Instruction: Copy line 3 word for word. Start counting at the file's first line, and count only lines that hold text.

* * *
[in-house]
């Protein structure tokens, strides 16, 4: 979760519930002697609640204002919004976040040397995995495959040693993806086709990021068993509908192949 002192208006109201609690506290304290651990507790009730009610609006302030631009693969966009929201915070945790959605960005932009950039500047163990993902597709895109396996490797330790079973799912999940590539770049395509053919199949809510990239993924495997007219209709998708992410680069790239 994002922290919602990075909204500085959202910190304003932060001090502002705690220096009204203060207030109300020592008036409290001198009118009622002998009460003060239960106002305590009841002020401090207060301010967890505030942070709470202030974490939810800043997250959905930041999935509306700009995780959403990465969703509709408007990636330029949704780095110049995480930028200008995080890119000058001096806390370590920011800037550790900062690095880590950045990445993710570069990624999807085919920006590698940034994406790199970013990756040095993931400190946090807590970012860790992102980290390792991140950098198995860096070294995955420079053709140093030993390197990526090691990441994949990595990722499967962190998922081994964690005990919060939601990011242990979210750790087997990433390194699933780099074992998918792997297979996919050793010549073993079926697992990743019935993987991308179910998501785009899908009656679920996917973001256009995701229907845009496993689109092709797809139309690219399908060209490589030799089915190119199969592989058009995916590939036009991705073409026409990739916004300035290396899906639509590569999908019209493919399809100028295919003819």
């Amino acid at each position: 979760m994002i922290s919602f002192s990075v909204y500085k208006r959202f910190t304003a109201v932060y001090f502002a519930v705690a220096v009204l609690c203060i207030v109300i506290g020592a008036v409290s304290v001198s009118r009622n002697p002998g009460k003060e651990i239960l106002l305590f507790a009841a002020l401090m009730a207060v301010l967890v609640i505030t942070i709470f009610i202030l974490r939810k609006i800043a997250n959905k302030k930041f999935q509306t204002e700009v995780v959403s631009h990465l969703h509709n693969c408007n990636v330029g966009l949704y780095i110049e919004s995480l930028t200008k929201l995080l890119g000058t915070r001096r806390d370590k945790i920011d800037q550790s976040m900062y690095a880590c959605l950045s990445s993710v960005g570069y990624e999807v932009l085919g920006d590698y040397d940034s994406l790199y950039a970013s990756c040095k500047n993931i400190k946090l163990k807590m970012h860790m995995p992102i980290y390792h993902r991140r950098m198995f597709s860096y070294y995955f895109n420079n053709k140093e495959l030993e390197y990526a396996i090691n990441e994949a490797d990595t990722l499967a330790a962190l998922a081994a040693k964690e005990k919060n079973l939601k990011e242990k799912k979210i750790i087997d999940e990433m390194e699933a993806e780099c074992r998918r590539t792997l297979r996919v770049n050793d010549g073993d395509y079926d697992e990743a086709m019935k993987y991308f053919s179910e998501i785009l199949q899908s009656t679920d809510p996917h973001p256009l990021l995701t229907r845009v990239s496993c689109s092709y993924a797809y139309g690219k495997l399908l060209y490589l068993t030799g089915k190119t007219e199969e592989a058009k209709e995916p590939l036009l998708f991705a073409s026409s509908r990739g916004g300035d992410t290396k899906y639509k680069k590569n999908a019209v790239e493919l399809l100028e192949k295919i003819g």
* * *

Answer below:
């Amino acid at each position: 979760m994002i922290s919602f002192s990075v909204y500085k208006r959202f910190t304003a109201v932060y001090f502002a519930v705690a220096v009204l609690c203060i207030v109300i506290g020592a008036v409290s304290v001198s009118r009622n002697p002998g009460k003060e651990i239960l106002l305590f507790a009841a002020l401090m009730a207060v301010l967890v609640i505030t942070i709470f009610i202030l974490r939810k609006i800043a997250n959905k302030k930041f999935q509306t204002e700009v995780v959403s631009h990465l969703h509709n693969c408007n990636v330029g966009l949704y780095i110049e919004s995480l930028t200008k929201l995080l890119g000058t915070r001096r806390d370590k945790i920011d800037q550790s976040m900062y690095a880590c959605l950045s990445s993710v960005g570069y990624e999807v932009l085919g920006d590698y040397d940034s994406l790199y950039a970013s990756c040095k500047n993931i400190k946090l163990k807590m970012h860790m995995p992102i980290y390792h993902r991140r950098m198995f597709s860096y070294y995955f895109n420079n053709k140093e495959l030993e390197y990526a396996i090691n990441e994949a490797d990595t990722l499967a330790a962190l998922a081994a040693k964690e005990k919060n079973l939601k990011e242990k799912k979210i750790i087997d999940e990433m390194e699933a993806e780099c074992r998918r590539t792997l297979r996919v770049n050793d010549g073993d395509y079926d697992e990743a086709m019935k993987y991308f053919s179910e998501i785009l199949q899908s009656t679920d809510p996917h973001p256009l990021l995701t229907r845009v990239s496993c689109s092709y993924a797809y139309g690219k495997l399908l060209y490589l068993t030799g089915k190119t007219e199969e592989a058009k209709e995916p590939l036009l998708f991705a073409s026409s509908r990739g916004g300035d992410t290396k899906y639509k680069k590569n999908a019209v790239e493919l399809l100028e192949k295919i003819g």